Reforms aren’t ‘rich addition’ to education
On March 3, 2013, I began a petition through SignOn.org calling for our state legislators and Governor Cuomo to separate our Empire State from the federal disaster that is Race to the Top and Common Core Standards. On April 25, I and a small group of supporters – both active and retired educators – delivered the petition with 1,083 signatures from residents around the state.
Our state education standards, the professionalism of our teachers, and the creativity of our students stand proudly and successfully on our own merits. We do not need a Race to the Top education in New York State. We know and live the truth in our classrooms, daily.
NYSUT President Richard Iannuzzi has made the following statement: “NYSUT has continually stressed the potential for Common Core standards to be a rich addition to classrooms across the country. Polls of members in NY and nationally agree.” I have not met a New York State teacher yet who would agree. In fact, I am confident many in the trenches are adamant about the devastation caused by these standards.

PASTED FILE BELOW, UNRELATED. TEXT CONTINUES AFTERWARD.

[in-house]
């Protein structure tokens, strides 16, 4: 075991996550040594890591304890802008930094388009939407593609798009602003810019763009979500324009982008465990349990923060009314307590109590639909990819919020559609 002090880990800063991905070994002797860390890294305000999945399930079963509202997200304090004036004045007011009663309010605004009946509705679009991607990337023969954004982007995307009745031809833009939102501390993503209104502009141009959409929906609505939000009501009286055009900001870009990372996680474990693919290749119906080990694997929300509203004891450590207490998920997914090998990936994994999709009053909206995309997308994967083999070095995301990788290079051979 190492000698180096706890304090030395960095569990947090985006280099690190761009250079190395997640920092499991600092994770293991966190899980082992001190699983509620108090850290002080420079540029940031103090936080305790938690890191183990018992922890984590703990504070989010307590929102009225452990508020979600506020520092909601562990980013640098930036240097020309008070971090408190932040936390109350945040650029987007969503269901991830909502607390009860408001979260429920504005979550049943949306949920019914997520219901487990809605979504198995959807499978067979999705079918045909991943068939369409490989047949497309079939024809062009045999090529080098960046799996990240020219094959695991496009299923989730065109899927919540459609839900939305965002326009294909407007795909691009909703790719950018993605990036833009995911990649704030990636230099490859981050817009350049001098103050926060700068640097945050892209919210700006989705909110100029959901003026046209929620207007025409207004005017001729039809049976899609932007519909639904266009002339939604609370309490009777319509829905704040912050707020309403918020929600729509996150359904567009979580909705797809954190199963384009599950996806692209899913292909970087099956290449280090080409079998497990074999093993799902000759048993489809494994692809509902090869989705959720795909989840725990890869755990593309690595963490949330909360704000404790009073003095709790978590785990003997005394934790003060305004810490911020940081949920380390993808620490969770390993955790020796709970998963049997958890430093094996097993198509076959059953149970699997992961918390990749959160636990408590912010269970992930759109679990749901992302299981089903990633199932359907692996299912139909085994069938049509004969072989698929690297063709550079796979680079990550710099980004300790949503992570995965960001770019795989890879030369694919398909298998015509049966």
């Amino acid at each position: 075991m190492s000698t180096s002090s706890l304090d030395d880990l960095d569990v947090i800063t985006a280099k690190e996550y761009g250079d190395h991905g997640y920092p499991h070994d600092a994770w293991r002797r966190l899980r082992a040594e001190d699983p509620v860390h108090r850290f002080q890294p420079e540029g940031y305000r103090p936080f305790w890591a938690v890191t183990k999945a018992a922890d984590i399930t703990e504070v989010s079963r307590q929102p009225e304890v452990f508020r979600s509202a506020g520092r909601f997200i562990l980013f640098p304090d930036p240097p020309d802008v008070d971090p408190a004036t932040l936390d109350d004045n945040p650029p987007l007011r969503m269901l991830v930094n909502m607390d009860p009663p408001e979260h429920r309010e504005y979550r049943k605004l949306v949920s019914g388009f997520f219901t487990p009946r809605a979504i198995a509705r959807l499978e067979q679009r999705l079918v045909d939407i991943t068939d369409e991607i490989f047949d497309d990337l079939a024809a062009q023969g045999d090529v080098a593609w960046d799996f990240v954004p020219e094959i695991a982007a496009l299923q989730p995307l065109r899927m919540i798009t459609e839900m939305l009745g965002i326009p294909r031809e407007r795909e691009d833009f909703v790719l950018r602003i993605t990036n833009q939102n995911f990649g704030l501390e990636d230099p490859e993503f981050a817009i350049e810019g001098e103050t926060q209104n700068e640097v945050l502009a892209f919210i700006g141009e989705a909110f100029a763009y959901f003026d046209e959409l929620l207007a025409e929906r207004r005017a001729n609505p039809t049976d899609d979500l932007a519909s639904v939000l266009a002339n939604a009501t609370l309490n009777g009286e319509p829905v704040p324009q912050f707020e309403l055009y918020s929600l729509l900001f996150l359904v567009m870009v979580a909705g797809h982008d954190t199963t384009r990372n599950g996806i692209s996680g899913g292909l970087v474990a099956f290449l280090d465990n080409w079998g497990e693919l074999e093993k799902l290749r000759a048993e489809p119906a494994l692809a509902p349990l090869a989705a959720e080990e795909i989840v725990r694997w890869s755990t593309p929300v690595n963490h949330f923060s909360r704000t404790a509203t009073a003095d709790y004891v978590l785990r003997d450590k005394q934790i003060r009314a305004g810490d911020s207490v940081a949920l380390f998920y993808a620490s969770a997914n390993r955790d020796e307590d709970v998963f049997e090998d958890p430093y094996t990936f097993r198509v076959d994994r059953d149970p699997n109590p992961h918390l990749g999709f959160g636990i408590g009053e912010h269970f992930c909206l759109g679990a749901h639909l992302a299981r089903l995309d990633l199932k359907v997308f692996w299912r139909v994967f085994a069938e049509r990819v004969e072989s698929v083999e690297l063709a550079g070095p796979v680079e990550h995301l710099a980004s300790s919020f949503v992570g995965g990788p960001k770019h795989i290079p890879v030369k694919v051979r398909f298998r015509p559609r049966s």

Race to the Top and Common Core standards are nothing but corporate-driven strategies for the privatization of public education. They are tools to continue the economic segregation of our students, now with the use of data warehouses.
New York State United Teachers and the American Federation of Teachers are not doing enough to resist these moves. Calling for a moratorium and a public rally and writing legislation are appreciated.
However, these are a response to poor decisions, and they are failed attempts to stave off the corporate profiteers invited by NYSUT and AFT’s partnership with corporate-driven politicians and foundations.
The Common Core standardized guidelines run counter to brain-research findings. For our youngest students, love of learning and hands-on discovery are being lost to developmentally inappropriate expectations for all, destroying the spirits of our future innovators. For our older students, unique talents and gifts are being sacrificed for “a one size fits all” approach. We cannot then expect problem-solvers or critical thinkers for the future.
Teachers need union leadership that is willing not only to listen but also to ask the tough questions of policymakers and union members; to seek input to redefine or clarify our mission; and, most important, to lead us away from corporate profiteers and back to research-based policy that celebrates and promotes all learners.
Will NYSUT, AFT, and the NEA listen to their membership?
JULIE MITCHELL, WEBSTER
Mitchell is a Fairport teacher.